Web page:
Effects of continuous positive airway pressure therapy on glycaemic control, insulin sensitivity and body mass index in patients with obstructive sleep apnoea and type 2 diabetes: a systematic review and meta-analysis.

Feng Y, Zhang Z, Dong ZZ - NPJ Prim Care Respir Med (2015)

Summary of risk-of-bias assessment for studies included in the systematic review/meta-analysis.
© Copyright Policy - open-access
Related In: Results  -  Collection

License
Show All Figures
getmorefigures.php?uid=PMC4373500&req=5

fig4: Summary of risk-of-bias assessment for studies included in the systematic review/meta-analysis.
Mentions: Figure 4 summarises the overall (a) and individual study (b) risk-of-bias assessments. In four studies,13,15–17 patients were not randomised to control/sham CPAP treatment. Rather, before and after comparisons were made for each patient. In the study reported by Myhill et al.,12 the control group of patients did not receive sub-therapeutic CPAP for ethical reasons (i.e., restricting potentially effective therapy CPAP in a high-risk population). All studies were considered to have a low risk of attrition and reporting bias.

Bottom Line: Evidence suggests that 15-30% of individuals with obstructive sleep apnoea (OSA) have type 2 diabetes mellitus (T2DM), and that OSA is an independent risk factor for T2DM.All relevant studies published before 31 January 2014 were included.The numbers of patients ranged from 9 to 44 (total=128), and mean age ranged from 50.7 to 66.1 years.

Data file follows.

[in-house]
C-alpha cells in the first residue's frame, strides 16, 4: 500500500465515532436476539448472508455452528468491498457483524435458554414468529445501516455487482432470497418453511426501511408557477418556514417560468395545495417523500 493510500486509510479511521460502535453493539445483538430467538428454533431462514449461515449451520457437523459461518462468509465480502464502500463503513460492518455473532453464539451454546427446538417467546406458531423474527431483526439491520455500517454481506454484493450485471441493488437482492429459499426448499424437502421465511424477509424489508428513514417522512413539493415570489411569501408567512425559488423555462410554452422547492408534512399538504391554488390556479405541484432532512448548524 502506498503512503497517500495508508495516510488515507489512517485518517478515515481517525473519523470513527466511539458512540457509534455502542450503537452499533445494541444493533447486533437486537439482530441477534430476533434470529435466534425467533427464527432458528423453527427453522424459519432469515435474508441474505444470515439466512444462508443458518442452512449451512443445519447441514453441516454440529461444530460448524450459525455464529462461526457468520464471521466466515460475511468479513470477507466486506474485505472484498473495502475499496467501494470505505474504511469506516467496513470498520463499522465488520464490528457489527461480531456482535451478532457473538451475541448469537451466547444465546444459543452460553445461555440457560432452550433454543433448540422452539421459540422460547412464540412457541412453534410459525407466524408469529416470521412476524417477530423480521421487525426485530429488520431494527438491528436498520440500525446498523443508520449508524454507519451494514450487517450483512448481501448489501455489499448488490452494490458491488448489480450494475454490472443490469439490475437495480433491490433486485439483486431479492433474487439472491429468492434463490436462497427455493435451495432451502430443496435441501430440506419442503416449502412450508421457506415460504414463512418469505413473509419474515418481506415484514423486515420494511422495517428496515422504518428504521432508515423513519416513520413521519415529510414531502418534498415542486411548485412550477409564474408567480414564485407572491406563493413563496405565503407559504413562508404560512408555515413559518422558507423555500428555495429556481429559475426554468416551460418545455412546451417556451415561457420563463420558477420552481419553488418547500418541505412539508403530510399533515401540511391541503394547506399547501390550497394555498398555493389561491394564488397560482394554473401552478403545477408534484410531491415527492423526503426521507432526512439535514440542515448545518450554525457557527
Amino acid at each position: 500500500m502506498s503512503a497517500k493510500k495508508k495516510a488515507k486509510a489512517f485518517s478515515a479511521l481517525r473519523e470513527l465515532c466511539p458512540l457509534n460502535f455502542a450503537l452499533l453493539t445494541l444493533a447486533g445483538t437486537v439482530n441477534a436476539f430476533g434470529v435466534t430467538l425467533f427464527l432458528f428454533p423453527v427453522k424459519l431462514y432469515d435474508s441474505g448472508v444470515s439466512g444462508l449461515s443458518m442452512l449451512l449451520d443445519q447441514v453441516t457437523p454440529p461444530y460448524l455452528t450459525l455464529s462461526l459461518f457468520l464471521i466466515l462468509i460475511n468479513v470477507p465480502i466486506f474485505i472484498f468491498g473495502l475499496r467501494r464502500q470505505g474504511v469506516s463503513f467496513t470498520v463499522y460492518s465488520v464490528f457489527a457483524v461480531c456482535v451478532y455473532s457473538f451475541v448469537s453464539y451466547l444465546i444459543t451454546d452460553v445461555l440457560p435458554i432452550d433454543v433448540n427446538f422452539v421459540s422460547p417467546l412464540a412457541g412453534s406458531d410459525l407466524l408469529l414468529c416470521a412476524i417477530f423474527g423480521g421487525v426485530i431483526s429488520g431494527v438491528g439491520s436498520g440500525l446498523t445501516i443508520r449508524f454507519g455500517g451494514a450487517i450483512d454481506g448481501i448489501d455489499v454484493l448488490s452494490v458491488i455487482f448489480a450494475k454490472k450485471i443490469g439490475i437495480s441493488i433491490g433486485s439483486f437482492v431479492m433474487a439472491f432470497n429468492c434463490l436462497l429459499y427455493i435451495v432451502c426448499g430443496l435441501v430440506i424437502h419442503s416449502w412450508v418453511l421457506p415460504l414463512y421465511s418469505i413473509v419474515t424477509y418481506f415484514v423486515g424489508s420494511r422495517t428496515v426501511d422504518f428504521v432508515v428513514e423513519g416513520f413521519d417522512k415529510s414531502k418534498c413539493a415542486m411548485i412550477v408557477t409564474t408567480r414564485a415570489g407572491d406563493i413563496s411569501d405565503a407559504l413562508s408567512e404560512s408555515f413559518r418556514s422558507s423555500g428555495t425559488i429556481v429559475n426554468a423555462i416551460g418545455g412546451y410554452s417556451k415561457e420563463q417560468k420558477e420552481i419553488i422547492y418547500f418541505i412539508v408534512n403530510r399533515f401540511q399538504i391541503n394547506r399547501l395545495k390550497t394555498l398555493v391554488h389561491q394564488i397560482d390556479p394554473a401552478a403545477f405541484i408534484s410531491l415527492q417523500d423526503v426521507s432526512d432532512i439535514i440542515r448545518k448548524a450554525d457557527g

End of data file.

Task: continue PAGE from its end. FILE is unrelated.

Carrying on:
View Article: PubMed Central - PubMed

Affiliation: Department of Endocrinology, The First Affiliated Hospital, Zhejiang University School of Medicine, Hangzhou, Zhejiang, China.

ABSTRACT

Background: Evidence suggests that 15-30% of individuals with obstructive sleep apnoea (OSA) have type 2 diabetes mellitus (T2DM), and that OSA is an independent risk factor for T2DM. There is considerable interest in ascertaining whether OSA treatment improves glycaemic control and insulin sensitivity in patients with OSA and T2DM.

Aims: To assess the effects of continuous positive airway pressure (CPAP) therapy on glycosylated haemoglobin (HbA1c) level, insulin sensitivity and body mass index (BMI) in patients with OSA and T2DM.

Methods: MEDLINE, EMBASE and the Cochrane Library were searched to identify prospective studies involving patients with OSA and T2DM who had received CPAP, and data on primary outcome (change in HbA1c) and/or secondary outcomes (changes in insulin sensitivity and BMI) were reported. All relevant studies published before 31 January 2014 were included.

Results: Six studies were included in the systematic review and meta-analysis. The numbers of patients ranged from 9 to 44 (total=128), and mean age ranged from 50.7 to 66.1 years. For the change in HbA1c (six studies, 128 patients), the combined standardised paired difference revealed no significant effect of CPAP (-0.071, 95% confidence interval (CI)=-0.245, 0.103; P=0.421). Similarly, there was no significant effect of CPAP on the change in BMI (-0.102, 95% CI=-0.296, 0.092; P=0.302; five studies, 103 patients). In contrast, there was a significant effect of CPAP on the change (improvement) in insulin sensitivity (0.330, 95% CI=0.001, 0.658; P=0.049; three studies, 39 patients).

Conclusion: The limited available evidence from randomised controlled trials and prospective observational studies suggests that CPAP does not decrease HbA1c level or BMI in patients with OSA and T2DM but may improve insulin sensitivity.

Show MeSH
Related in: MedlinePlus